• Section 1 - two or three short texts or several shorter texts.
  • Section 2 - two texts.
  • Section 3 - one long text.

The texts include extracts from books, magazines, newspapers, notices, advertisements, company handbooks and guidelines. These are materials likely encountered on a daily basis in an English-speaking environment.

Writing

The Writing section of the IELTS test is allocated 60 minutes and comprises two tasks. The first task should be completed in 20 minutes, and the second task in 40 minutes.

IELTS Academic

For the IELTS Academic writing exam, topics are of interest to, and suitable for, candidates entering undergraduate and postgraduate studies or seeking professional registration.

For Task 1 a graph, table, chart or diagram is presented and candidates are asked to describe, summarise or explain the information in their own words. They may be asked to describe and explain data, describe the stages of a process, how something works or describe an object or event. For Task 2 candidates are asked to write an essay in response to a point of view, argument or problem. Responses to both tasks must be in an academic or semi-formal/neutral style.

IELTS recognises both British and American English spelling, grammar and choice of words in the Writing section.

IELTS General Training

For the IELTS General Training writing exam, topics are of general interest.

For Task 1 a common, everyday situation is presented and candidates are asked to write a letter requesting information, or explaining the situation. The letter may be personal, semi-formal or formal in style. For Task 2 candidates are asked to write an essay in response to a point of view, argument or problem. The essay can be quite personal in style.

Speaking

The speaking section of the IELTS test is allocated 11-14 minutes and assesses use of spoken English. It consists of an oral interview between the candidate and an examiner, and is recorded. This section is made up of three parts:

  • Part 1 – Introduction and interview lasts 4–5 minutes, and consists of the examiner asking the candidate general questions on some familiar topics such as home, family, work, studies and interests. To ensure consistency, questions are taken from a script.
  • Part 2 – Long turn lasts 3–4 minutes, and the candidate is given a task card which asks him to talk about a particular topic. It includes points to cover in his talk and instructs thim to explain one aspect of the topic. The candidate is given one minute to prepare his talk and can make notes. The examiner asks the candidate to talk for 1-2 minutes, stops the candidate after 2 minutes, and asks one or two questions on the same topic.
  • Part 3 – Discussion lasts 4–5 minutes, and involves the examiner and the candidate discussing issues related to the topic in Part 2 in a more general and abstract way and, where appropriate, in greater depth.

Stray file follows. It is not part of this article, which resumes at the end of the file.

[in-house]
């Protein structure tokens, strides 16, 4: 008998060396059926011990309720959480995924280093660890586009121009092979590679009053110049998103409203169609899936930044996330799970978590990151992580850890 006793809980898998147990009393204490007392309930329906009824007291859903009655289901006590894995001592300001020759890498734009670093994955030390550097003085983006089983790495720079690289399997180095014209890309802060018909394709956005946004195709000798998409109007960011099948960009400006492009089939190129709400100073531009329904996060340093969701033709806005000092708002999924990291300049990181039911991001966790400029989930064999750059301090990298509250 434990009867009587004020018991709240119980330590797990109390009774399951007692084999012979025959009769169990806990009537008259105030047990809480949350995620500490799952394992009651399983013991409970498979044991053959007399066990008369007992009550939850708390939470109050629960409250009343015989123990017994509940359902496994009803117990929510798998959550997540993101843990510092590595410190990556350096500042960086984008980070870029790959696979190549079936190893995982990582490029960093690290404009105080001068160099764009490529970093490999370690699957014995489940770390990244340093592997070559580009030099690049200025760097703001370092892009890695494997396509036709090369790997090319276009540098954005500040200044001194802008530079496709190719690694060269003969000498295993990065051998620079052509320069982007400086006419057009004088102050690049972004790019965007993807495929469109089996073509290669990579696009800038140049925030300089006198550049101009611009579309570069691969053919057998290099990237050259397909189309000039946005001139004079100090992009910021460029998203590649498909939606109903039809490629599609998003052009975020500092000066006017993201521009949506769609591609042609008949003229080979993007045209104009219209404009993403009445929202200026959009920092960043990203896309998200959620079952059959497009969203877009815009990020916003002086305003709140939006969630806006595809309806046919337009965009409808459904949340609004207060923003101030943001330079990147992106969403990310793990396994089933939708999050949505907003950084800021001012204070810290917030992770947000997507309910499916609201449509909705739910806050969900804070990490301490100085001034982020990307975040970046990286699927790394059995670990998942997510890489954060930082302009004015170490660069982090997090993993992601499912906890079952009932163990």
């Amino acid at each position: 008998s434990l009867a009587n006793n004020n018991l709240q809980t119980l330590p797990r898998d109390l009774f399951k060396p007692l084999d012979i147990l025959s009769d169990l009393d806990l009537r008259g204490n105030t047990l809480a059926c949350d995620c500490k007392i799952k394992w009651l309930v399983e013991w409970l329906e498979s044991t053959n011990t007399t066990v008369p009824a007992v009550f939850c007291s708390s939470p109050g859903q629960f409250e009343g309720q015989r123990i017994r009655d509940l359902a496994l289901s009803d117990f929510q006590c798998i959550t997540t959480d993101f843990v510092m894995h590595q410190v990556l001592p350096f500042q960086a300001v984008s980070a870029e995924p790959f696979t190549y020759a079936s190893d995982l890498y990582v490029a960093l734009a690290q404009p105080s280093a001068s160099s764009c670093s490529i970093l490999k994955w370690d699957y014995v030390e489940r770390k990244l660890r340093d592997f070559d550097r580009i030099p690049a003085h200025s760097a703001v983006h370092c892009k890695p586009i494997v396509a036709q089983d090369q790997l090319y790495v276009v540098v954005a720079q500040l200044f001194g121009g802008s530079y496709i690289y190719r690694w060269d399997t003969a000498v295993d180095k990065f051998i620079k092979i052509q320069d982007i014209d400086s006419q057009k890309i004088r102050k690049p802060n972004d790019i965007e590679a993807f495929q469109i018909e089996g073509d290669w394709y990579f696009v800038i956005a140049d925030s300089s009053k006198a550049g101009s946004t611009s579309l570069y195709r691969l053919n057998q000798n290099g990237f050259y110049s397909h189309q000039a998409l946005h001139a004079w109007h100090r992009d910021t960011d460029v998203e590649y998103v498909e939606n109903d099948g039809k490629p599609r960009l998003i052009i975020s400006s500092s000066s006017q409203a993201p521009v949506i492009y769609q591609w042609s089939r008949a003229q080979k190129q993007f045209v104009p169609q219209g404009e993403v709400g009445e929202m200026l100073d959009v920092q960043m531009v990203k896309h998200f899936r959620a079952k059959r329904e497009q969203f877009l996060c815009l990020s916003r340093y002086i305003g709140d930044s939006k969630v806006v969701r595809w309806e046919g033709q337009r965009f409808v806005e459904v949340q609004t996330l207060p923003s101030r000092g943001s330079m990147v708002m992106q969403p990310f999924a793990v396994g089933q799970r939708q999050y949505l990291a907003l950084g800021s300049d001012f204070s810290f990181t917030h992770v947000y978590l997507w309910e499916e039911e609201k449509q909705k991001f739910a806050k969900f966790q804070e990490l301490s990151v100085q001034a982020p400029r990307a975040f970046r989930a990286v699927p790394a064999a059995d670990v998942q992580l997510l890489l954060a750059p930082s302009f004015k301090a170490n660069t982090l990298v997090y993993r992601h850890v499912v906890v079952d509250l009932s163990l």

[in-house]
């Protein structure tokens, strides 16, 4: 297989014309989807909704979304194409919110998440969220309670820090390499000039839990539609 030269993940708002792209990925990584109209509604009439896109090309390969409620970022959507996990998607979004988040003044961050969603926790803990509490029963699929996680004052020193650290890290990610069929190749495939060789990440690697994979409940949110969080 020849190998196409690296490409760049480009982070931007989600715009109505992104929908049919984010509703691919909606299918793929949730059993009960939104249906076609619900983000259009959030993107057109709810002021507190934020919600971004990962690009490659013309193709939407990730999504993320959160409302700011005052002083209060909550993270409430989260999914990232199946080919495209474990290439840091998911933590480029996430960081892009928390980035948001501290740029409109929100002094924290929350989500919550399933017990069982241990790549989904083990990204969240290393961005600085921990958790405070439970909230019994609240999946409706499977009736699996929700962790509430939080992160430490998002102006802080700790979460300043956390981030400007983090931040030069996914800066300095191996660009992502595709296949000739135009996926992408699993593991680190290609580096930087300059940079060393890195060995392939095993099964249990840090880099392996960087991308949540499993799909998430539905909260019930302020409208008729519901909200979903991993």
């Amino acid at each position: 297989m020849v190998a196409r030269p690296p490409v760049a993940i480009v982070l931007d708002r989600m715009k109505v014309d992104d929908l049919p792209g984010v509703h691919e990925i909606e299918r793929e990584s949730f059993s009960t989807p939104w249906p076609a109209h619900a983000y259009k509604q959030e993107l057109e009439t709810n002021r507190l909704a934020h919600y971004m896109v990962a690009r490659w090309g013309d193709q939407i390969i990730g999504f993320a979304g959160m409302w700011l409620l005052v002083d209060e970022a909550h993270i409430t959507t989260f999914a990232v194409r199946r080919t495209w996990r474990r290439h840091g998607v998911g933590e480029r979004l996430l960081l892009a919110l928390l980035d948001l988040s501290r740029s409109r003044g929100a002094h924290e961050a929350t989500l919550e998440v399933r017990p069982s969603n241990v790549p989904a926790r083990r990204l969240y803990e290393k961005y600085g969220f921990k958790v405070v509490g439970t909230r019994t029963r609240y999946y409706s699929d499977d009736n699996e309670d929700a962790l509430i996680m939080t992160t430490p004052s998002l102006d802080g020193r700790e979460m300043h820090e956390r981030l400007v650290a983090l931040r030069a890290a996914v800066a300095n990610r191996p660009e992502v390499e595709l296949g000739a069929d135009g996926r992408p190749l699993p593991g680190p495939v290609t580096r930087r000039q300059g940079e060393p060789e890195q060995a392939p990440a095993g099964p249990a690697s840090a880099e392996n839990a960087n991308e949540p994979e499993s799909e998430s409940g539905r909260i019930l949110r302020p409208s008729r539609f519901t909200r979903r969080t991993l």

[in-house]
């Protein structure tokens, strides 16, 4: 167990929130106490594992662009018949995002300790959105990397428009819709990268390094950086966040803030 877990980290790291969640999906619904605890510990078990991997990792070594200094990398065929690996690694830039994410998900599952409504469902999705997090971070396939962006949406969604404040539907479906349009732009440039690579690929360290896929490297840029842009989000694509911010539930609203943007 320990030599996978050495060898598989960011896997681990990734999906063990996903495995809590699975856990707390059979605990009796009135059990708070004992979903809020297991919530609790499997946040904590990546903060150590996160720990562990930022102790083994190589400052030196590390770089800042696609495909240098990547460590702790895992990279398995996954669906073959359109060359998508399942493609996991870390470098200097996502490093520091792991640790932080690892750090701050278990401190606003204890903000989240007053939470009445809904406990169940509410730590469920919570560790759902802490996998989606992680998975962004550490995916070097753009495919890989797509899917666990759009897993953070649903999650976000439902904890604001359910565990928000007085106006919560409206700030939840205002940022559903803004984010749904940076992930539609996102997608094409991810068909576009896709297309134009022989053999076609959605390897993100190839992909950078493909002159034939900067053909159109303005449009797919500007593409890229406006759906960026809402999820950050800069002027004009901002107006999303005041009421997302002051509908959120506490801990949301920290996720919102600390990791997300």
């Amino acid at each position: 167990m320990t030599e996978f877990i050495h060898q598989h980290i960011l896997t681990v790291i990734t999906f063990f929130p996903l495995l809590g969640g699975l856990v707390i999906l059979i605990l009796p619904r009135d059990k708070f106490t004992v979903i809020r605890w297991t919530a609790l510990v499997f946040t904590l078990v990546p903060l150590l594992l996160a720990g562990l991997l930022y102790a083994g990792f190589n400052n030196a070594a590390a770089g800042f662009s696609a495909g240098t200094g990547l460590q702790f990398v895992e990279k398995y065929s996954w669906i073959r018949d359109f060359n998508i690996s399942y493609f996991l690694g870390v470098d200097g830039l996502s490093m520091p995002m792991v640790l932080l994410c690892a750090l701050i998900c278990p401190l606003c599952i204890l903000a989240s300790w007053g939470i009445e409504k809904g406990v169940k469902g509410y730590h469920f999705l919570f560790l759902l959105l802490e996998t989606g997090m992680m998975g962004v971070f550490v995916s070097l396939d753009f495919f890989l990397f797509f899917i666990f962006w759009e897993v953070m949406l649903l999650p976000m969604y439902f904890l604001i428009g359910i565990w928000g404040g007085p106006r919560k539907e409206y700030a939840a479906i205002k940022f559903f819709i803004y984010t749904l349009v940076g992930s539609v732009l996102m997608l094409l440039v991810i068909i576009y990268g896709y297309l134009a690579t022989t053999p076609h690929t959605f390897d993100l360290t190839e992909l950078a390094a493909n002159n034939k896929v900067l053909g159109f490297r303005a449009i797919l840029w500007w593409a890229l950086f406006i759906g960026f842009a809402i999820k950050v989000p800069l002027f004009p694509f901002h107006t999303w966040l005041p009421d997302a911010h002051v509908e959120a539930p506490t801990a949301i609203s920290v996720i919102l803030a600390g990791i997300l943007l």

How the Test is Scored

A band score is given for each test section of the IELTS test - Listening, Reading, Writing and Speaking. These individual scores are then averaged and rounded to produce an overall band score. All band scores are reported in whole bands or half bands.

Each section of the test is scored as follows:

Listening

The IELTS Listening test contains 40 questions, with each correct question awarded one mark. Band scores, ranging from Band 1 to Band 9, are awarded on the basis of raw scores as follows:

Raw score out of 40Band score
399.0
378.5
358.0
337.5
307.0
276.5
236.0
205.5
165.0
134.5
104.0
83.5
63.0
42.5
32.0
21.5
11.0
00.0

This table is a guide only since sometimes test scores are adjusted slightly depending on test difficulty.

Reading

The IELTS Reading test contains 40 questions, with each correct question awarded one mark. Band scores, ranging from Band 1 to Band 9, are awarded on the basis of raw scores. Reading band scores for the IELTS Academic test are allocated as follows:

Raw score out of 40Band score
399.0
378.5
358.0
337.5
307.0
276.5
236.0
205.5
165.0
134.5
104.0
83.5
63.0
42.5
32.0
21.5
11.0
00.0


Reading band scores for the IELTS General Training test are allocated as follows:

Raw score out of 40Band score
409.0
398.5
388.0
367.5
347.0
326.5
306.0
275.5
235.0
194.5
154.0
123.5
93.0
62.5
52.0
31.5
21.0
00.0

These tables are guides only since sometimes test scores are adjusted slightly depending on test difficulty.

Writing

For the IELTS Writing test, detailed performance descriptors are used to award a band score for each of four assessment criteria:

CriterionWeighting
Task achievement (Task 1) /
Task response (Task 2)
25%
Coherence and cohesion25%
Lexical resource25%
Grammatical range and accuracy25%


Speaking

For the IELTS Speaking test, detailed performance descriptors are used to award a band score for each of four assessment criteria:

CriterionWeighting
Fluency and coherence25%
Lexical resource25%
Grammatical range and accuracy25%
Pronunciation25%


There is no pass or fail as such in the IELTS test. Each band corresponds to a level of competence in English, and each institution will have their own specific competency requirements.

For a description of the overall English language competency level that corresponds to each IELTS band score, see the table to the left.


Visit the Official IELTS Website